Canadian investigators believe the police operator of an unmanned aerial vehicle became task-saturated, and unaware of a collision risk, before the craft was struck by a Cessna 172N flown by a student on a training flight.

York Regional Police was operating the drone in the vicinity of Toronto-Buttonville municipal airport on 10 August 2021 when the Cessna – with a student and instructor on board – carried out an approach to runway 15.

The UAV, a DJI Matrice M210, was supporting a police operation to search for a potentially-armed individual, taking place beneath the approach path, says Transportation Safety Board of Canada.

But it found that the UAV pilot did not brief an accompanying visual observer on his role, and the observer was “not aware” of a requirement to maintain line-of-sight with the UAV. Nor was he trained in visual scanning techniques or aircraft identification.

Cessna drone collision-c-TSB

Source: TSB

Pilots of the Cessna initially suspected a bird-strike

The inquiry says the UAV pilot, who had to operate the camera, monitor the craft’s status, and communicate on multiple channels, “likely became task-saturated” – limiting his ability to remain visual with the UAV while listening for radio calls and the sound of inbound aircraft.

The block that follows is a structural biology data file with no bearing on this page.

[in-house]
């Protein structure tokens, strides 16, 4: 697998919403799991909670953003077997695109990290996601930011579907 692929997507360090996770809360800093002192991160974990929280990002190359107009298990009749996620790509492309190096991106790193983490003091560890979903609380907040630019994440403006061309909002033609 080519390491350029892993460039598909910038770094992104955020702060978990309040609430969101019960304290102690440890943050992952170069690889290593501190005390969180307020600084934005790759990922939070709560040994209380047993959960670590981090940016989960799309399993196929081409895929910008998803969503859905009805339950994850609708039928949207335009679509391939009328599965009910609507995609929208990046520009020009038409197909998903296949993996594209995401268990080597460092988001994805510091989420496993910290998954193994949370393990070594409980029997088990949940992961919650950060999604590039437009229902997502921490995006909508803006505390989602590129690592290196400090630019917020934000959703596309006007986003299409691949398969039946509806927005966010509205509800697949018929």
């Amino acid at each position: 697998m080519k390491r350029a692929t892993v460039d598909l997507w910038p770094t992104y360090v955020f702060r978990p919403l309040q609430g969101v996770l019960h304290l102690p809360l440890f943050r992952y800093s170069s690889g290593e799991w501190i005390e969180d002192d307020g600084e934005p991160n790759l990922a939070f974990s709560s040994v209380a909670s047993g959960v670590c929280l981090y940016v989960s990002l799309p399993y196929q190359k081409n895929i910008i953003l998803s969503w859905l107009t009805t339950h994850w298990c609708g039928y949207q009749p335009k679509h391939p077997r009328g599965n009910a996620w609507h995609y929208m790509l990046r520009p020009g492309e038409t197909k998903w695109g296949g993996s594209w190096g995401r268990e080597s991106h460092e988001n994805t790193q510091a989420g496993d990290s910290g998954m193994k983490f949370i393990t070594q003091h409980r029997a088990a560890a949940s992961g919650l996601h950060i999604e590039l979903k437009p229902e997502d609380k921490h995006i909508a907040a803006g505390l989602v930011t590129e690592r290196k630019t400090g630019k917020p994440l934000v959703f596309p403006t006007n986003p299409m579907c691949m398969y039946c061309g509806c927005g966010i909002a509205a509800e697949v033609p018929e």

Investigators found the UAV was hovering in a stationary position for more than 2min when the Cessna – whose pilots were using see-and-avoid principles in the circuit – collided with it at 65kt, badly damaging the aircraft’s nose underside.

The collision occurred about 1.2nm from the runway but the Cessna landed safely and neither occupant was injured.

Being directly in front of the descending Cessna, the relatively small UAV, positioned against a complex background of building and ground features, would have been “very difficult to see”, says the inquiry.

DJI Matrice-c-TSB

Source: TSB

Police were using the UAV to support a search for a person thought to be armed

Although the pilots were broadcasting the Cessna’s location and listening for aircraft transmissions, it adds, they did not hear any other traffic on the frequency and were not aware of any in the area.

Investigators found that a UAV flight within the airport’s control zone should have required authorisation from air traffic control but, given the serious nature of the police operation, its pilot felt a “sense of urgency” and “decided to forego” seeking permission.

York Regional Police subsequently amended its UAV procedures to include pre-flight risk assessment tools and an updated pilot checklist, as well as extra guidance for visual observers.